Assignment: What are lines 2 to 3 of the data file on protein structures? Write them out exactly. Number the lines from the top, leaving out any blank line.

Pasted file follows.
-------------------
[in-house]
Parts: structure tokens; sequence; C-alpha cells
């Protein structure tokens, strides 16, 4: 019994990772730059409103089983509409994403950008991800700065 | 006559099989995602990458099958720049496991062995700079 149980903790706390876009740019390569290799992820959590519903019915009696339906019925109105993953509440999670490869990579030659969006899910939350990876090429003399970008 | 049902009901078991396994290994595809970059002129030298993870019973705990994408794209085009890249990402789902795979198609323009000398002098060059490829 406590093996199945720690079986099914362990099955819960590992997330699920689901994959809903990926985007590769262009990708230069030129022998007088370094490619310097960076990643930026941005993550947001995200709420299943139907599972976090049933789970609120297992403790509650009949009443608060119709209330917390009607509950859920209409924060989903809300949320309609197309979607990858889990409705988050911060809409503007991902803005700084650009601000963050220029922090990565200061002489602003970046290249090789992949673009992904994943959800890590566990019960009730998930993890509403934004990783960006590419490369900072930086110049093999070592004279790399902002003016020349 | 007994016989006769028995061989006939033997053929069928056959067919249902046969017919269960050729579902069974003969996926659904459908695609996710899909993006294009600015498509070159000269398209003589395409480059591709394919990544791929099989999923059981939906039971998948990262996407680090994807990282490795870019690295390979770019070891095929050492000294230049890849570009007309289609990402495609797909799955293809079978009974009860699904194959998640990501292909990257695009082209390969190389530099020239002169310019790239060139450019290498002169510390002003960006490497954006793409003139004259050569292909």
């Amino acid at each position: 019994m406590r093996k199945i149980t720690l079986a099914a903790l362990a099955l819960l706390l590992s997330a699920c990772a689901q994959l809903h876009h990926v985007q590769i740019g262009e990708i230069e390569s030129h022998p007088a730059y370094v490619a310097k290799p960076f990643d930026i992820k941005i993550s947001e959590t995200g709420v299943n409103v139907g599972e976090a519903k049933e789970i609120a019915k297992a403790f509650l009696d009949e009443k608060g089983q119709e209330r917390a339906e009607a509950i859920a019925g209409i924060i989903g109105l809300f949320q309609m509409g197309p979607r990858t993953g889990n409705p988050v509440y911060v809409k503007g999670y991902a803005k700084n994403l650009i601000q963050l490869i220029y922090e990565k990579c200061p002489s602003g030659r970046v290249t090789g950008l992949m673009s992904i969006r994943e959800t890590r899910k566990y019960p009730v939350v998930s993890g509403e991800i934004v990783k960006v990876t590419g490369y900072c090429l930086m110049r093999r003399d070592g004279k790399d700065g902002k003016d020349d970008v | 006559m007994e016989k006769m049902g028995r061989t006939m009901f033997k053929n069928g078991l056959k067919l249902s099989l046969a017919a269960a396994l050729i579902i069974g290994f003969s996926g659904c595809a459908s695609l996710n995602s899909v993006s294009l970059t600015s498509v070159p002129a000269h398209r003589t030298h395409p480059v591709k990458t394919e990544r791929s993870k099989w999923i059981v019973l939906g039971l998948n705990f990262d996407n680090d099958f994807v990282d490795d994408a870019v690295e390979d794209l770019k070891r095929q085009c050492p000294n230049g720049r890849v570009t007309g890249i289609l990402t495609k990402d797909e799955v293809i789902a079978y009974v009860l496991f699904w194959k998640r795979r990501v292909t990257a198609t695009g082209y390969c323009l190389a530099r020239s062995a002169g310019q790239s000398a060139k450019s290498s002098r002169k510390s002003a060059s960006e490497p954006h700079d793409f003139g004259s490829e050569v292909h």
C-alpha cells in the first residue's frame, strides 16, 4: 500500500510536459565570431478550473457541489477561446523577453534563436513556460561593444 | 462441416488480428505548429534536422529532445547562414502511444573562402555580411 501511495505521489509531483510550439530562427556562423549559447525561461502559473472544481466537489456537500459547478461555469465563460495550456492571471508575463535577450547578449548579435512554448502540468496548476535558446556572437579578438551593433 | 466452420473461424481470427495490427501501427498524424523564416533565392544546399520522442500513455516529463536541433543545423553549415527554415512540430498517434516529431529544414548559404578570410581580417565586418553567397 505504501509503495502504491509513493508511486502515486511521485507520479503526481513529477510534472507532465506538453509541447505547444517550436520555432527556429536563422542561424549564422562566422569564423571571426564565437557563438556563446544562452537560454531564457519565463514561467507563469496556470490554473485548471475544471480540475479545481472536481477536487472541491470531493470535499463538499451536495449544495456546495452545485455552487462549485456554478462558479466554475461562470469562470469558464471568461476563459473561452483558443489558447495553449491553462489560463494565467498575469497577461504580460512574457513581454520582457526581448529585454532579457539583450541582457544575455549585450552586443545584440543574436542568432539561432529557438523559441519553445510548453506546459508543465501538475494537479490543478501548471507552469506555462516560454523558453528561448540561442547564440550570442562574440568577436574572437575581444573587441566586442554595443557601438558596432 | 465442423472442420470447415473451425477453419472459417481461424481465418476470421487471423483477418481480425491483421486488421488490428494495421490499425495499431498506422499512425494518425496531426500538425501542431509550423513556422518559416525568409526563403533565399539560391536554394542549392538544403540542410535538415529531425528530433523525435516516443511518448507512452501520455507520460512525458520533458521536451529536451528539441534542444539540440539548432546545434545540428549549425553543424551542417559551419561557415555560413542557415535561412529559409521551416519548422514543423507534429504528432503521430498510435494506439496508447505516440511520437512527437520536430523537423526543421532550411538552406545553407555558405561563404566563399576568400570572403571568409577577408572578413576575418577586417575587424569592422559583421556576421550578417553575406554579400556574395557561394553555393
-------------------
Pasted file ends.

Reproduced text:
Parts: structure tokens; sequence; C-alpha cells
């Protein structure tokens, strides 16, 4: 019994990772730059409103089983509409994403950008991800700065 | 006559099989995602990458099958720049496991062995700079 149980903790706390876009740019390569290799992820959590519903019915009696339906019925109105993953509440999670490869990579030659969006899910939350990876090429003399970008 | 049902009901078991396994290994595809970059002129030298993870019973705990994408794209085009890249990402789902795979198609323009000398002098060059490829 406590093996199945720690079986099914362990099955819960590992997330699920689901994959809903990926985007590769262009990708230069030129022998007088370094490619310097960076990643930026941005993550947001995200709420299943139907599972976090049933789970609120297992403790509650009949009443608060119709209330917390009607509950859920209409924060989903809300949320309609197309979607990858889990409705988050911060809409503007991902803005700084650009601000963050220029922090990565200061002489602003970046290249090789992949673009992904994943959800890590566990019960009730998930993890509403934004990783960006590419490369900072930086110049093999070592004279790399902002003016020349 | 007994016989006769028995061989006939033997053929069928056959067919249902046969017919269960050729579902069974003969996926659904459908695609996710899909993006294009600015498509070159000269398209003589395409480059591709394919990544791929099989999923059981939906039971998948990262996407680090994807990282490795870019690295390979770019070891095929050492000294230049890849570009007309289609990402495609797909799955293809079978009974009860699904194959998640990501292909990257695009082209390969190389530099020239002169310019790239060139450019290498002169510390002003960006490497954006793409003139004259050569292909």